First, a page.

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The above configuration will create exactly one Kubernetes master and one Kubernetes node. It will inject the keypair called
mykeypair into both of them. Note that you have to ensure that the keypair
mykeypair exists in Nova before proceeding. You probably want to change the name of the external network to a network available in your OpenStack. We’re going to use the same CentOS 7 image for both of our Kubernetes VMs. This CentOS image has already been uploaded into OpenStack and in my case it was assigned ID
17e4e783-321c-48c1-9308-6f99d67c5fa6. You also want to change the IP address of the DNS server to something that suits your environment. The Swift server URL is the public endpoint of your Swift server that you can obtain from the output of the command
openstack catalog show object-store.
When your configuration is ready, you can source it into your environment:
Next, in my environment I had a problem where the IP range of the private network created by Kubernetes collided with the existing corporate network in my company. I had to directly edit the file
cluster/openstack-heat/kubernetes-heat/kubecluster.yaml to change the
10.0.0.0/24 CIDR to something like
10.123.0.0/24. If you don’t have this problem you can safely use the default settings.
The Kubernetes cluster can leverage the underlying OpenStack cloud to attach existing Cinder volumes to the Kubernetes pods and to create external loadbalancers. For this to work, Kubernetes has to know how to connect to OpenStack APIs. With regard to the external loadbalancers, we also need to tell Kubernetes what Neutron subnet the loadbalancer’s VIP should be placed on.
The OpenStack configuration can be found in the cloud-config script
cluster/openstack-heat/kubernetes-heat/fragments/configure-salt.yaml. You can see that this script will create a configuration file
/srv/kubernetes/openstack.conf on the Kubernetes machine which contains the OpenStack settings. In my case, I changed the original block:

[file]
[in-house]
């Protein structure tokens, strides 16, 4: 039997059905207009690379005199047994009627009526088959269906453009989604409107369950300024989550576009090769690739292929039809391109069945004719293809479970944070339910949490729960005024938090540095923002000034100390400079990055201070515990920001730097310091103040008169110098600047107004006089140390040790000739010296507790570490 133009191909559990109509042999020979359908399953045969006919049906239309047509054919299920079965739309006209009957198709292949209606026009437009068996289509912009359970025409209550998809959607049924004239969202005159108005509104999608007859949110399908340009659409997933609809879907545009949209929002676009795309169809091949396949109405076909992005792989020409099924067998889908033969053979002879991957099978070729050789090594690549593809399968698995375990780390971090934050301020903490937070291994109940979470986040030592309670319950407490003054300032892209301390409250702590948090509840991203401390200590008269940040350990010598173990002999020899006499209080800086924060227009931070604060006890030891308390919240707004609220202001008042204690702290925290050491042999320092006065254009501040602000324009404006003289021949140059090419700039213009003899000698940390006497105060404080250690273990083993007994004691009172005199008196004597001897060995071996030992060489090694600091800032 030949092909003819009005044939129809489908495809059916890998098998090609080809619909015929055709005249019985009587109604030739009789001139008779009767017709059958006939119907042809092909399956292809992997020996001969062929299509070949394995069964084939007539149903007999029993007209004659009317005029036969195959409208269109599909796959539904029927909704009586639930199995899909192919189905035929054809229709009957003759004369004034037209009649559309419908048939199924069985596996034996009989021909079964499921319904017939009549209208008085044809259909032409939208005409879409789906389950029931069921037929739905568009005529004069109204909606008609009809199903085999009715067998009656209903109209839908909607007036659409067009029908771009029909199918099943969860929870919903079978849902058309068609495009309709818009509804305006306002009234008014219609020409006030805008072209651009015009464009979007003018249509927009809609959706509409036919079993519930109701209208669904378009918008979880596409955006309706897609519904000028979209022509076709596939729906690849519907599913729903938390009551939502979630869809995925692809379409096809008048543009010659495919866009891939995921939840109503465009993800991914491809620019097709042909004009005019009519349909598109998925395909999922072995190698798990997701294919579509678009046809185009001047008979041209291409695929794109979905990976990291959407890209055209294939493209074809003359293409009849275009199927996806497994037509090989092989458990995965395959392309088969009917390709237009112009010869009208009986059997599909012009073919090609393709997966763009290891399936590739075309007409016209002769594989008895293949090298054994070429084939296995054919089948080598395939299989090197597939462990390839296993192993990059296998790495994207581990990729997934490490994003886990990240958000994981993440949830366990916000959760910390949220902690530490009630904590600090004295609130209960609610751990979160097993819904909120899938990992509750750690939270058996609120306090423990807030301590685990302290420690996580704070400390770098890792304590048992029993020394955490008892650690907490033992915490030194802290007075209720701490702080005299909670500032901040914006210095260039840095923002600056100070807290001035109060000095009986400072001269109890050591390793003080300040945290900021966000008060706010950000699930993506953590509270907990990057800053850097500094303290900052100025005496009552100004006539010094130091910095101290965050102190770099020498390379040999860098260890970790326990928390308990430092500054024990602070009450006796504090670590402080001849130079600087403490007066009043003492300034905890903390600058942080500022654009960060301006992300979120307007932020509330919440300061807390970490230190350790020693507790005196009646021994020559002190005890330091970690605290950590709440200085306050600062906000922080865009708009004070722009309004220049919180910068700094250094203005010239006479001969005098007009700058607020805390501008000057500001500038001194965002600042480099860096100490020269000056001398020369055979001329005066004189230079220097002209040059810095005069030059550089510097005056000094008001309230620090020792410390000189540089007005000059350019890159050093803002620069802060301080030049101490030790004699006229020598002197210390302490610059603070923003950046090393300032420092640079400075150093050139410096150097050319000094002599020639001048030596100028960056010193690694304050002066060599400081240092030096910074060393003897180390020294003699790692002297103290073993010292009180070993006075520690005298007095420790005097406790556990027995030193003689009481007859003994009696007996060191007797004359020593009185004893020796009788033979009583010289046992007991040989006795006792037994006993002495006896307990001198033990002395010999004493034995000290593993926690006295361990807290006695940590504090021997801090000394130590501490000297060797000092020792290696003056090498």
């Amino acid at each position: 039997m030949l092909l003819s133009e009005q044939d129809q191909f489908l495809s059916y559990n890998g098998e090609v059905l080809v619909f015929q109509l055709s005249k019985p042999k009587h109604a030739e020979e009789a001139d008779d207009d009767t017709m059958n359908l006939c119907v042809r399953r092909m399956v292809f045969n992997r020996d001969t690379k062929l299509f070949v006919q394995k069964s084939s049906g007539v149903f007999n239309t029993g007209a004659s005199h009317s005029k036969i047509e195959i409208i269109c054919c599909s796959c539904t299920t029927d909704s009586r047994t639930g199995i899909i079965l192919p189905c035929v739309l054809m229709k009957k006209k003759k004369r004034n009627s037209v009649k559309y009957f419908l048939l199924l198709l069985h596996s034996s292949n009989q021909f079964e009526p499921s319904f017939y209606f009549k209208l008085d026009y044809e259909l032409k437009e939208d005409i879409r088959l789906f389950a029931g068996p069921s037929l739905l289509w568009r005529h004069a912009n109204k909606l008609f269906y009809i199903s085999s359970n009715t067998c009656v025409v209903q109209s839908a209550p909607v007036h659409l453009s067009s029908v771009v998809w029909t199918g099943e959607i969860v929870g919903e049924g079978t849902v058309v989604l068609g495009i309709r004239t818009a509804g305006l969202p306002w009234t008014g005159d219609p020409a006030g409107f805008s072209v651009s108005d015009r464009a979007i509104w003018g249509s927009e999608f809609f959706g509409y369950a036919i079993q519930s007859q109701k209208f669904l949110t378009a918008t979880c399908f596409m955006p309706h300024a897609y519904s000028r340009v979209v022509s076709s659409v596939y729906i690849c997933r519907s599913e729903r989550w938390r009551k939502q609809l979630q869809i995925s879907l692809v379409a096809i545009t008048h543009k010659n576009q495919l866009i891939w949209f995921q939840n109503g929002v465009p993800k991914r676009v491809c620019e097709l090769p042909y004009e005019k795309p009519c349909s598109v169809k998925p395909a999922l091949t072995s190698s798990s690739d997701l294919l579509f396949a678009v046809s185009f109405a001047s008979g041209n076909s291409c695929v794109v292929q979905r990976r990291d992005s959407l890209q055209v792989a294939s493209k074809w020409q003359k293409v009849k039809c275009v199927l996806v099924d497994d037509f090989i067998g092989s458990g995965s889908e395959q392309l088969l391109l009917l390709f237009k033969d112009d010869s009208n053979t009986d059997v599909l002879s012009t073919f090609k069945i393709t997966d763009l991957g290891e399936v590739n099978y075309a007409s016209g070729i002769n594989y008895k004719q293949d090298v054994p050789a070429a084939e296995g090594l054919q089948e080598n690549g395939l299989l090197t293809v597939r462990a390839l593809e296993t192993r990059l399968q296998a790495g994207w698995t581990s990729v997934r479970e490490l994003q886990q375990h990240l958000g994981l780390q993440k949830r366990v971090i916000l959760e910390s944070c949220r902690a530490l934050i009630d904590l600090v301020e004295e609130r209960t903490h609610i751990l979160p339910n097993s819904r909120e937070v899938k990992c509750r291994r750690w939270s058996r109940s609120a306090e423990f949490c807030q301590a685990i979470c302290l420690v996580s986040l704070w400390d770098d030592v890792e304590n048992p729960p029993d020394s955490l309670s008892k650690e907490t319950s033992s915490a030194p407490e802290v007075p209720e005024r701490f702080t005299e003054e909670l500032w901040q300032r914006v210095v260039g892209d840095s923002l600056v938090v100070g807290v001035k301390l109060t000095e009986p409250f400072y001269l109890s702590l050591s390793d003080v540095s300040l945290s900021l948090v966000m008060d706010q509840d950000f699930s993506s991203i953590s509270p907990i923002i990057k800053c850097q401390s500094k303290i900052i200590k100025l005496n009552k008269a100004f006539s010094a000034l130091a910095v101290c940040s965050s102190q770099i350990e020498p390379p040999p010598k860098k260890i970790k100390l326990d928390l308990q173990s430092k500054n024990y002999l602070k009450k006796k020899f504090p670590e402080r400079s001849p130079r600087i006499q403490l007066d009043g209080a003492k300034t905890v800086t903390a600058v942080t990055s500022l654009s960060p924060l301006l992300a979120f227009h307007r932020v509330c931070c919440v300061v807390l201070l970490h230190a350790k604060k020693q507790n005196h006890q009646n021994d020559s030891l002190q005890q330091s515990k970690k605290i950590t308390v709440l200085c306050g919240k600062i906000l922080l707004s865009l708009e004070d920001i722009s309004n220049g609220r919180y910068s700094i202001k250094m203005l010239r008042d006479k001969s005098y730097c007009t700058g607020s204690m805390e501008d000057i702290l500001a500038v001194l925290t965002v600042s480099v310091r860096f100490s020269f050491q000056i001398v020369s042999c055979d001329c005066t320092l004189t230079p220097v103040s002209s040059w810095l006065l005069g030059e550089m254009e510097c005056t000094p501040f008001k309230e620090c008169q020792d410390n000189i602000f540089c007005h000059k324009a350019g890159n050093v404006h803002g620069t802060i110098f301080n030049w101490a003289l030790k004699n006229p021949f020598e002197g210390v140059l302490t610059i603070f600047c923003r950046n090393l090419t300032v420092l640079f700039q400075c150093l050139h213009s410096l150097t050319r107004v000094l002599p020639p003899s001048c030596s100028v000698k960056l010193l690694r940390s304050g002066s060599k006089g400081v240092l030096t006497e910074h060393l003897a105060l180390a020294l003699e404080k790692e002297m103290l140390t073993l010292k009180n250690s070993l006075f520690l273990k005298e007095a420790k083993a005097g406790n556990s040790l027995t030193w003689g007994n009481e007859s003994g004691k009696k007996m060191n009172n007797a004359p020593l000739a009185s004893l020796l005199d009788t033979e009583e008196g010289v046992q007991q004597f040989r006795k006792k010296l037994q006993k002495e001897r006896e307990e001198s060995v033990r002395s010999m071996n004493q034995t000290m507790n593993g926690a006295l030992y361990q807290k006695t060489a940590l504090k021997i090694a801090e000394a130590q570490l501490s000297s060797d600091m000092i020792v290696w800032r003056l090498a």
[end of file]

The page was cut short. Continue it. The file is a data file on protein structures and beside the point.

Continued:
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Besides adding the
LoadBalancer section, I also appended the
domain-name option to the end of the
Global section, as in my OpenStack environment I want to authenticate against a non-default Keystone V3 domain.
Installing the Kubernetes cluster
After you’ve sourced both the
openstack-heat.sh environment settings, you can kick off the installation of the Kubernetes cluster with:
After about 25 minutes, you should have a Kubernetes cluster up and running. You can check the status of the Kubernetes pods with the command:
All pods should be running. The network topology of the Kubernetes cluster as displayed by Horizon:
Accessing the Kubernetes cluster
At first, we will copy the
kubectl client binary from the Kubernetes installer machine onto the remote host from where we are going to access our Kubernetes cluster:
Remember to replace the
remote.host.com with the name of your remote machine.
Next, we’re going to start a kubectl proxy to allow access to Kubernetes APIs and the web UI from the remote host. The proxy can be brought up directly on the Kubernetes installer machine using the command:
The proxy listens on port 8080 on all network interfaces and accepts connections from remote hosts with any IP address. This configuration is very unsecure but is good enough for our test environment. If your Kubernetes installer machine runs on the cloud, you might want to modify the security group rules to provide access to port 8080.
Now, we can access the Kubernetes APIs from the remote machine using the command:
The web UI of your Kubernetes cluster should be available at the URL:
Note that you want to replace the
kubernetes.installer.com with the name of your Kubernetes installer machine. When accessing the Kubernetes installer machine on port 8080, the request will be forwarded to your Kubernetes master node.